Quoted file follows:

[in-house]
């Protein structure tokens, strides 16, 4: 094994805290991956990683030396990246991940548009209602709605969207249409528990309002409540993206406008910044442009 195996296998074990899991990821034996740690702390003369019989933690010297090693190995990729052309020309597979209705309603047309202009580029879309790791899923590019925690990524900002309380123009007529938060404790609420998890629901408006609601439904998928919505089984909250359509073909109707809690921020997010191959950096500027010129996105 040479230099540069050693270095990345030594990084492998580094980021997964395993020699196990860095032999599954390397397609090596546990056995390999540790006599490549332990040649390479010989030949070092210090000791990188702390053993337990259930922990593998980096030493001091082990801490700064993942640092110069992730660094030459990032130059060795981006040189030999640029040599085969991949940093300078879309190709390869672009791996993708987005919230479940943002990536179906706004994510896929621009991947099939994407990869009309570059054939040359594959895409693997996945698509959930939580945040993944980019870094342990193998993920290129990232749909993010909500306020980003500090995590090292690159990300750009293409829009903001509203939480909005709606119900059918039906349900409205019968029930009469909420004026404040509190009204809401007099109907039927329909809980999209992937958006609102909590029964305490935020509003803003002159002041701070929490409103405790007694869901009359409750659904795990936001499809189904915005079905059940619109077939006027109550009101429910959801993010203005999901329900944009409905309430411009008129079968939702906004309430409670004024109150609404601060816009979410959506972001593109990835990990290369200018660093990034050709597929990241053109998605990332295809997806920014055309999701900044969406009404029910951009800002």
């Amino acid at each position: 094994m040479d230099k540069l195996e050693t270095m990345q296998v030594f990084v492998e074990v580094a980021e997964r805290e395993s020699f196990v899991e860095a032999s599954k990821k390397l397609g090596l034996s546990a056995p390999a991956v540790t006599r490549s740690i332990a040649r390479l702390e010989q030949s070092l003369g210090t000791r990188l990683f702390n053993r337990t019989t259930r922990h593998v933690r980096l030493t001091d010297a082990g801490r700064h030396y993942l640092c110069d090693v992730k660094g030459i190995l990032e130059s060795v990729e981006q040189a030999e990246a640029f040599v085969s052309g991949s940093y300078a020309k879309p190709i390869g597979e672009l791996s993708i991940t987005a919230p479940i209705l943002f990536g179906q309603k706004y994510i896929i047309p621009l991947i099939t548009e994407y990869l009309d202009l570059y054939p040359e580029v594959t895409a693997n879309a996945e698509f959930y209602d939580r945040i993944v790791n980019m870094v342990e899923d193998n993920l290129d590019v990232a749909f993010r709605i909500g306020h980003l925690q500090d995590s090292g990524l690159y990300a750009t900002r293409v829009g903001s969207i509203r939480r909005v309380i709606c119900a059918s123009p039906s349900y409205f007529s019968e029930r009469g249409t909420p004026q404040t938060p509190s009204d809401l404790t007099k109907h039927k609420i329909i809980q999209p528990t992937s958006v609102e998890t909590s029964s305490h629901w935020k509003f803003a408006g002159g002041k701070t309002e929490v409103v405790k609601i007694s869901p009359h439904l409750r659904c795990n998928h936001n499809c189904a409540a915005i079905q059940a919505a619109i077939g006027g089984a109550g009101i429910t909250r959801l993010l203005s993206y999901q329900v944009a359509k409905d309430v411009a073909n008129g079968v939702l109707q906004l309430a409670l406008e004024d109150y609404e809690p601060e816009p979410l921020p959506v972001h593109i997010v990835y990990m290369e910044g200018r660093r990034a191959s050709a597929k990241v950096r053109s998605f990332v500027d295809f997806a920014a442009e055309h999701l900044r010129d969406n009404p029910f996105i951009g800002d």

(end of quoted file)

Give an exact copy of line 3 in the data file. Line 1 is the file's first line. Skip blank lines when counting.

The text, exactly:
């Amino acid at each position: 094994m040479d230099k540069l195996e050693t270095m990345q296998v030594f990084v492998e074990v580094a980021e997964r805290e395993s020699f196990v899991e860095a032999s599954k990821k390397l397609g090596l034996s546990a056995p390999a991956v540790t006599r490549s740690i332990a040649r390479l702390e010989q030949s070092l003369g210090t000791r990188l990683f702390n053993r337990t019989t259930r922990h593998v933690r980096l030493t001091d010297a082990g801490r700064h030396y993942l640092c110069d090693v992730k660094g030459i190995l990032e130059s060795v990729e981006q040189a030999e990246a640029f040599v085969s052309g991949s940093y300078a020309k879309p190709i390869g597979e672009l791996s993708i991940t987005a919230p479940i209705l943002f990536g179906q309603k706004y994510i896929i047309p621009l991947i099939t548009e994407y990869l009309d202009l570059y054939p040359e580029v594959t895409a693997n879309a996945e698509f959930y209602d939580r945040i993944v790791n980019m870094v342990e899923d193998n993920l290129d590019v990232a749909f993010r709605i909500g306020h980003l925690q500090d995590s090292g990524l690159y990300a750009t900002r293409v829009g903001s969207i509203r939480r909005v309380i709606c119900a059918s123009p039906s349900y409205f007529s019968e029930r009469g249409t909420p004026q404040t938060p509190s009204d809401l404790t007099k109907h039927k609420i329909i809980q999209p528990t992937s958006v609102e998890t909590s029964s305490h629901w935020k509003f803003a408006g002159g002041k701070t309002e929490v409103v405790k609601i007694s869901p009359h439904l409750r659904c795990n998928h936001n499809c189904a409540a915005i079905q059940a919505a619109i077939g006027g089984a109550g009101i429910t909250r959801l993010l203005s993206y999901q329900v944009a359509k409905d309430v411009a073909n008129g079968v939702l109707q906004l309430a409670l406008e004024d109150y609404e809690p601060e816009p979410l921020p959506v972001h593109i997010v990835y990990m290369e910044g200018r660093r990034a191959s050709a597929k990241v950096r053109s998605f990332v500027d295809f997806a920014a442009e055309h999701l900044r010129d969406n009404p029910f996105i951009g800002d």